The crippling KZN floods of 2022: counting the human and economic cost

25 April 2022 17:00

The devastating human and economic impact of the most severe storm to hit KwaZulu-Natal in decades will remain for months, if not years, to come.

Within a single 24-hour period in early April 2022, parts of the region were battered by more than 300mm of rainfall, a staggering third of the province’s average annual rainfall. The heavy downpour was caused by a strong cut-off low weather system off the east coast of southern Africa. One out of 10 of these is reported to produce severe weather conditions that lead to localised flash flooding.

Twelve days after the catastrophic storm, the death toll stood at more than 400 while scores more remain missing. The torrential rains brought lethal landslides that left disaster in their wake; it is estimated that 8 300 houses have been damaged, and almost 4 000 completely destroyed. Over 40 000 people are believed to be homeless and with no access to water, sanitation or power. According to international NGO, Doctors Without Borders, the threat of diseases such as cholera looms large.

According to the Department of Basic Education close on 60 learners were killed in the floods, with some still missing. More than 600 schools were affected, with 124 extensively damaged and 100 completely inaccessible.

Infrastructure damage, including transportation, communication and electrical systems, has been brutal. Countless roads and bridges across the region were damaged, and in many cases, completely destroyed. Pipelines and pump stations were wrecked, leaving  great swathes of the province without water, while flooded power station left many without electricity. The busy Durban port took a hammering, causing major backlogs, while Transnet’s railway line from Durban was also damaged during the flooding. The destruction has hampered the transport of commodities such as automotive, fuel and grain, and impacted negatively on KZN’s already struggling economy. It has also stymied the recovery and relief efforts in many areas.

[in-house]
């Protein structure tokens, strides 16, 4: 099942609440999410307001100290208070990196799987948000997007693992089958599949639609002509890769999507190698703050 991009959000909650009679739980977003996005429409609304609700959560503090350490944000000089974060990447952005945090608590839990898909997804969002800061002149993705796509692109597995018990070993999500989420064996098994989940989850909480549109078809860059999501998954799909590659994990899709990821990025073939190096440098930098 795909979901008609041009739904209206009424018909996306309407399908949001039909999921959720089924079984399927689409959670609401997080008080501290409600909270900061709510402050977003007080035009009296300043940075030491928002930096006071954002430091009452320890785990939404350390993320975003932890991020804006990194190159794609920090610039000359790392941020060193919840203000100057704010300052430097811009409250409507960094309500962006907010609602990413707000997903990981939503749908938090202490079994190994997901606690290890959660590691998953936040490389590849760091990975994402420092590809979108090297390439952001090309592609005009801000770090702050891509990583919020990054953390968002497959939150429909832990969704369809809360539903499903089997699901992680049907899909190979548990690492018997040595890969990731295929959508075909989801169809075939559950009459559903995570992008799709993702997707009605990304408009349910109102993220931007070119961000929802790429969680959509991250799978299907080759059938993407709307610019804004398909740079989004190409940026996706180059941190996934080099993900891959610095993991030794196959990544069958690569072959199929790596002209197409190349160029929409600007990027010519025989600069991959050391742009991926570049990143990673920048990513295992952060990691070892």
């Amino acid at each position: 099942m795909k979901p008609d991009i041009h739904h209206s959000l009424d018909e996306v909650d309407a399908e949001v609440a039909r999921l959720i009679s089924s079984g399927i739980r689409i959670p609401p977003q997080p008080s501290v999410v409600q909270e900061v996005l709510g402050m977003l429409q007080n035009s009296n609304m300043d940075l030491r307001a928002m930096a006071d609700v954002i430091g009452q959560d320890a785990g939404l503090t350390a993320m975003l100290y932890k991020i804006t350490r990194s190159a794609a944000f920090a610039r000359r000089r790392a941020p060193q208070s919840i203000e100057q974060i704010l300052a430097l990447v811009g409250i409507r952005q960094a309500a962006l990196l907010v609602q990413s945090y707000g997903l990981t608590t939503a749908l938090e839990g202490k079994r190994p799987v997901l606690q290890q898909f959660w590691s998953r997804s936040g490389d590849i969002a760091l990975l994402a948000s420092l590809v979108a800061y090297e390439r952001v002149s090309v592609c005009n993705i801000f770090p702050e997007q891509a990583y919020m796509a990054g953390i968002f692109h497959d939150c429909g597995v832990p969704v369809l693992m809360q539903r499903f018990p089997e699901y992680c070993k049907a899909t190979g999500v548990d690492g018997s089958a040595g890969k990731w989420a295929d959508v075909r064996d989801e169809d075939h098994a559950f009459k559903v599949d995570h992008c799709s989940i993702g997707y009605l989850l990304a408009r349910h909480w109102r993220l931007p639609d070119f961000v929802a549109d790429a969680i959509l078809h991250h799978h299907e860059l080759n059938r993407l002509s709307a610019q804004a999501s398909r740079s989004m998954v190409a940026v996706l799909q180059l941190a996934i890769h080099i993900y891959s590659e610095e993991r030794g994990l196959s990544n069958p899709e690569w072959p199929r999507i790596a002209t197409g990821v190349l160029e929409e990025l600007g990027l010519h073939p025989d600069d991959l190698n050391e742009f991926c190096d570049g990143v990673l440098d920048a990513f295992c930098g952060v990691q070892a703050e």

The rebuilding that lies ahead, particularly in a region still reeling from the destructive July 2021 unrest, is overwhelming. Human Settlements Minister Mmamoloko Kubayi estimated that the cost of repairing damaged homes in the province is around R1.9 billion. Added to this is another R5.6 billion needed to repair ravaged road infrastructure.

Insurance claims are set to run into hundreds of millions. Insurance giant Old Mutual alone reports having already received flood -related claims of over R245 million.

Officially declaring the situation a national disaster, President Cyril Ramaphosa said that given the extent and impact of the floods, the designation of a provincial state of disaster was inadequate to deal with the scale of the emergency and the required reconstruction and rehabilitation measures and responses. He described the events as a “humanitarian disaster that calls for a massive and urgent relief effort”.

The government has committed about a billion rand in relief funding, which includes a special SASSA relief of distress grant  for those left destitute by the floods. This includes food vouchers, cash assistance for those who lost family members, as well as the replacement of lost school uniforms.

Many NPOs, NGOs and civil society organisations, most notably the Gift of the Givers, are bolstering the government’s relief effort. The cities of Cape Town and Tshwane have deployed search and rescue teams to the battered region, while 10 000 SANDF troops are also on the ground.